Inhibition studies

It was not clear from the data above whether or not these sites identified crystallographically are catalytically relevant, as they are distant from the catalytic sites used in other peroxidases [4]. Competitive inhibition studies were therefore carried out, as guaiacol oxidation would be expected to be unaffected by INH binding at the δ-heme edge if there were two binding sites at different places.

Steady-state assays for guaiacol oxidation were carried out in the presence of various concentrations of INH (1–10 mm). Values of Vmax remained unchanged at each INH concentration (Table 1). However, as the concentration of INH was increased, the apparent Km value also increased. Figure 2A shows Lineweaver–Burk plots for the oxidation of guaiacol by CcP in the presence of INH; the data are consistent with competitive inhibition of guaiacol oxidation by INH. A replot of the slope of the reciprocal plots versus [INH] was linear (Fig. 2A, inset), which was also consistent with competitive inhibition, and could be used to obtain the dissociation constant, Ki, for the binding of INH to CcP from the x-axis intercept (Ki(INH) = 2.9 ± 0.2 mm). In contrast, INH did not inhibit cytochrome c oxidation (kcat and Km were unaffected) (Fig. 2B). Hence, there was no change in the slope or y-axis intercept of the Lineweaver–Burk plots for the oxidation of cytochrome c in the presence of INH, consistent with the two substrates binding at different locations.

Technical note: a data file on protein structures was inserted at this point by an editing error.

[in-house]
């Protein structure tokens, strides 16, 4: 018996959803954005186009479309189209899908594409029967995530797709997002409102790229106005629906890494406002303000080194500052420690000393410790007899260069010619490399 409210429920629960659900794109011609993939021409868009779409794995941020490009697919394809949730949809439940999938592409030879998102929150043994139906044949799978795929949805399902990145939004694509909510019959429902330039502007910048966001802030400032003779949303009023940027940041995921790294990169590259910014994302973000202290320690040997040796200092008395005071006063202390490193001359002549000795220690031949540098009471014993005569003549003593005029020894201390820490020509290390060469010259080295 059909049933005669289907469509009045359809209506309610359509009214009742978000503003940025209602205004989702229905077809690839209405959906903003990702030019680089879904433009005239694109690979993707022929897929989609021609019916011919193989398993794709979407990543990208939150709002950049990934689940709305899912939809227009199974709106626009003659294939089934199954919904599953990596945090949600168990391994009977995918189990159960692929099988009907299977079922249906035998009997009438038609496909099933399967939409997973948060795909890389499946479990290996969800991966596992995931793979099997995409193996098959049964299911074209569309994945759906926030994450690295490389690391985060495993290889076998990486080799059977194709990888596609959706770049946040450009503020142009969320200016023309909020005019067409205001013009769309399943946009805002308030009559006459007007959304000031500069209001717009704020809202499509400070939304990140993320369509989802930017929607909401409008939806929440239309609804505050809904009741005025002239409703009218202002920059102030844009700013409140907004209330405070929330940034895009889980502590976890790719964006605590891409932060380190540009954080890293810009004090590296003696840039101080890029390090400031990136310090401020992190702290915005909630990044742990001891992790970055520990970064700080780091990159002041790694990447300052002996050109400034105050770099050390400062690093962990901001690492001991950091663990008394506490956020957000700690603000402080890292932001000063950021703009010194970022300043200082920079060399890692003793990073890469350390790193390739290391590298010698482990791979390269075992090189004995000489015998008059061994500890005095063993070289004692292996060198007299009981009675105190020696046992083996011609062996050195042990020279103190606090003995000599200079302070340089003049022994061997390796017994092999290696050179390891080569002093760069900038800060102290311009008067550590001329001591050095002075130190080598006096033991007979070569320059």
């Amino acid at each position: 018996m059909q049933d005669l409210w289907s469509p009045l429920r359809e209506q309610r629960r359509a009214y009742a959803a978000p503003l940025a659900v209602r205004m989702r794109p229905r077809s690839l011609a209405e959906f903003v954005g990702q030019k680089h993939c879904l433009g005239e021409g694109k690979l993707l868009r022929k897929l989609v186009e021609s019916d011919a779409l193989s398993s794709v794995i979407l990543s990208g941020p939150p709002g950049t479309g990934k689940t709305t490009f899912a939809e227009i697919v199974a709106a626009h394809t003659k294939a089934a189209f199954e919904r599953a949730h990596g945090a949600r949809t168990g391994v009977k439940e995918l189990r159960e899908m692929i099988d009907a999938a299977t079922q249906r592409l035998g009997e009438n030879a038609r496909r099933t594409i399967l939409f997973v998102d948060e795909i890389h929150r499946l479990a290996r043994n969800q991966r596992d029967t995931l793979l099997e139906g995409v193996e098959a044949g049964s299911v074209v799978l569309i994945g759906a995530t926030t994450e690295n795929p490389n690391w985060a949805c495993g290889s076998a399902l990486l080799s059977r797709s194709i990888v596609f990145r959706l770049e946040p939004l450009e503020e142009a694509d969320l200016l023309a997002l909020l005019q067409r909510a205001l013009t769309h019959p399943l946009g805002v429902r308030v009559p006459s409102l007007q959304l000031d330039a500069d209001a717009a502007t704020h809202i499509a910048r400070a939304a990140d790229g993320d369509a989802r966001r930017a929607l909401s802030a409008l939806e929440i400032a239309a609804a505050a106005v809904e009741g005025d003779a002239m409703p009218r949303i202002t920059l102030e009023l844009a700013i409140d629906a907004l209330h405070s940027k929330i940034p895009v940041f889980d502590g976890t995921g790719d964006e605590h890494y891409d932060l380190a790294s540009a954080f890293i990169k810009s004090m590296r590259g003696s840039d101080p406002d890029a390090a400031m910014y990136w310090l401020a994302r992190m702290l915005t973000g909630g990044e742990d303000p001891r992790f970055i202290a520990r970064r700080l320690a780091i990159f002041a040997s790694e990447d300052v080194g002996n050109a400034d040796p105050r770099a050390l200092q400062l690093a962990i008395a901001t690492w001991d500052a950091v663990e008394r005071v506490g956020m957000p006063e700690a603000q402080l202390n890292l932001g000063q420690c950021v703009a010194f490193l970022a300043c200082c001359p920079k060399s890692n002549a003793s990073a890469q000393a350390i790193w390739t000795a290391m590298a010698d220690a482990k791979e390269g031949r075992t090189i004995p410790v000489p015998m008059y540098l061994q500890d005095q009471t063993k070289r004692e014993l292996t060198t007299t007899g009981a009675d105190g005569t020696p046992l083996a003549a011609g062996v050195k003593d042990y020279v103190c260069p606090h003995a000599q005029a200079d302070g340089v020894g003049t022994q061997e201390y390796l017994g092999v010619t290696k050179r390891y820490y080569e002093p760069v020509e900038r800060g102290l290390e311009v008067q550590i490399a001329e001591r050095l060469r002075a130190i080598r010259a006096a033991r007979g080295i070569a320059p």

Table 1.   Variation of steady-state oxidation of guaiacol in the presence of INH (pH 6.0, 100 mm potassium phosphate, 25.0 °C). The apparent increase in kcat for wild-type CcP as INH concentration is increased and the increasing error in Km are attributable to the inability to produce accurate Michaelis–Menten plots in the presence of INH, as the concentrations of guaiacol needed to reach Vmax at high INH concentrations are not accessible.
 CcPCcP M119WCcP S81W
kcat (s−1)Km (mm)kcat (s−1)Km (mm)kcat (s−1)Km (mm)